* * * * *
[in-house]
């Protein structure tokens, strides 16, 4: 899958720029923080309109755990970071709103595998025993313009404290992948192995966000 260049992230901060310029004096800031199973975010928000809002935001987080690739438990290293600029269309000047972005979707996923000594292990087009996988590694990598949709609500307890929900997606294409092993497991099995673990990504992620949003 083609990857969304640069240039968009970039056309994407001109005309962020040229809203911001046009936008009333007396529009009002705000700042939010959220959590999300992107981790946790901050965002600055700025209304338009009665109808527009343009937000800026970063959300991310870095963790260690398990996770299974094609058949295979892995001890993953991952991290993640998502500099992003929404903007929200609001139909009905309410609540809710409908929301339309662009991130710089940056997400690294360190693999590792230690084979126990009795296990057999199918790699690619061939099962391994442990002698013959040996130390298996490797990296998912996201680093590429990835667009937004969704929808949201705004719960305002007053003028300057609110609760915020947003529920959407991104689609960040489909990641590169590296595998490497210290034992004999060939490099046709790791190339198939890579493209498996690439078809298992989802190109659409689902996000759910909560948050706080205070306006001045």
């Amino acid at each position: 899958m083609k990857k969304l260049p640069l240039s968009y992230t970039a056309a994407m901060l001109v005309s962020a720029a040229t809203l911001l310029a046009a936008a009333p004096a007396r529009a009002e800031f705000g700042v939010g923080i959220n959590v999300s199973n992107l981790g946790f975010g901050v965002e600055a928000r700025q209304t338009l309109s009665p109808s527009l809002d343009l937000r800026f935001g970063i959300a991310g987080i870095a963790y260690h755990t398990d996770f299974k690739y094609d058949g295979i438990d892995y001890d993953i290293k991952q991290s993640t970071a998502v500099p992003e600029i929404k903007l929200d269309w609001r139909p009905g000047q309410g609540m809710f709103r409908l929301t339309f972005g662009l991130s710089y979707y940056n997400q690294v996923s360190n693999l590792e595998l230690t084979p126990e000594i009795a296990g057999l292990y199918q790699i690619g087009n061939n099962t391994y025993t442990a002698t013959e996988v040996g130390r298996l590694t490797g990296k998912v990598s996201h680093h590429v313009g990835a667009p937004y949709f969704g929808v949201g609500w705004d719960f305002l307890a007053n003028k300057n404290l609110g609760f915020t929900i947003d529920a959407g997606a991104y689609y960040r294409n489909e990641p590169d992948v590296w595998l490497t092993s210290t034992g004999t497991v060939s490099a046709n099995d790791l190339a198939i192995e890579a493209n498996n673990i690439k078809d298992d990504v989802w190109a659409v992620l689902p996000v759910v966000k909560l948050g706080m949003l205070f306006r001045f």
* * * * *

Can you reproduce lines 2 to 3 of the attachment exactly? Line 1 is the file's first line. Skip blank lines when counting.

């Protein structure tokens, strides 16, 4: 899958720029923080309109755990970071709103595998025993313009404290992948192995966000 260049992230901060310029004096800031199973975010928000809002935001987080690739438990290293600029269309000047972005979707996923000594292990087009996988590694990598949709609500307890929900997606294409092993497991099995673990990504992620949003 083609990857969304640069240039968009970039056309994407001109005309962020040229809203911001046009936008009333007396529009009002705000700042939010959220959590999300992107981790946790901050965002600055700025209304338009009665109808527009343009937000800026970063959300991310870095963790260690398990996770299974094609058949295979892995001890993953991952991290993640998502500099992003929404903007929200609001139909009905309410609540809710409908929301339309662009991130710089940056997400690294360190693999590792230690084979126990009795296990057999199918790699690619061939099962391994442990002698013959040996130390298996490797990296998912996201680093590429990835667009937004969704929808949201705004719960305002007053003028300057609110609760915020947003529920959407991104689609960040489909990641590169590296595998490497210290034992004999060939490099046709790791190339198939890579493209498996690439078809298992989802190109659409689902996000759910909560948050706080205070306006001045």
């Amino acid at each position: 899958m083609k990857k969304l260049p640069l240039s968009y992230t970039a056309a994407m901060l001109v005309s962020a720029a040229t809203l911001l310029a046009a936008a009333p004096a007396r529009a009002e800031f705000g700042v939010g923080i959220n959590v999300s199973n992107l981790g946790f975010g901050v965002e600055a928000r700025q209304t338009l309109s009665p109808s527009l809002d343009l937000r800026f935001g970063i959300a991310g987080i870095a963790y260690h755990t398990d996770f299974k690739y094609d058949g295979i438990d892995y001890d993953i290293k991952q991290s993640t970071a998502v500099p992003e600029i929404k903007l929200d269309w609001r139909p009905g000047q309410g609540m809710f709103r409908l929301t339309f972005g662009l991130s710089y979707y940056n997400q690294v996923s360190n693999l590792e595998l230690t084979p126990e000594i009795a296990g057999l292990y199918q790699i690619g087009n061939n099962t391994y025993t442990a002698t013959e996988v040996g130390r298996l590694t490797g990296k998912v990598s996201h680093h590429v313009g990835a667009p937004y949709f969704g929808v949201g609500w705004d719960f305002l307890a007053n003028k300057n404290l609110g609760f915020t929900i947003d529920a959407g997606a991104y689609y960040r294409n489909e990641p590169d992948v590296w595998l490497t092993s210290t034992g004999t497991v060939s490099a046709n099995d790791l190339a198939i192995e890579a493209n498996n673990i690439k078809d298992d990504v989802w190109a659409v992620l689902p996000v759910v966000k909560l948050g706080m949003l205070f306006r001045f």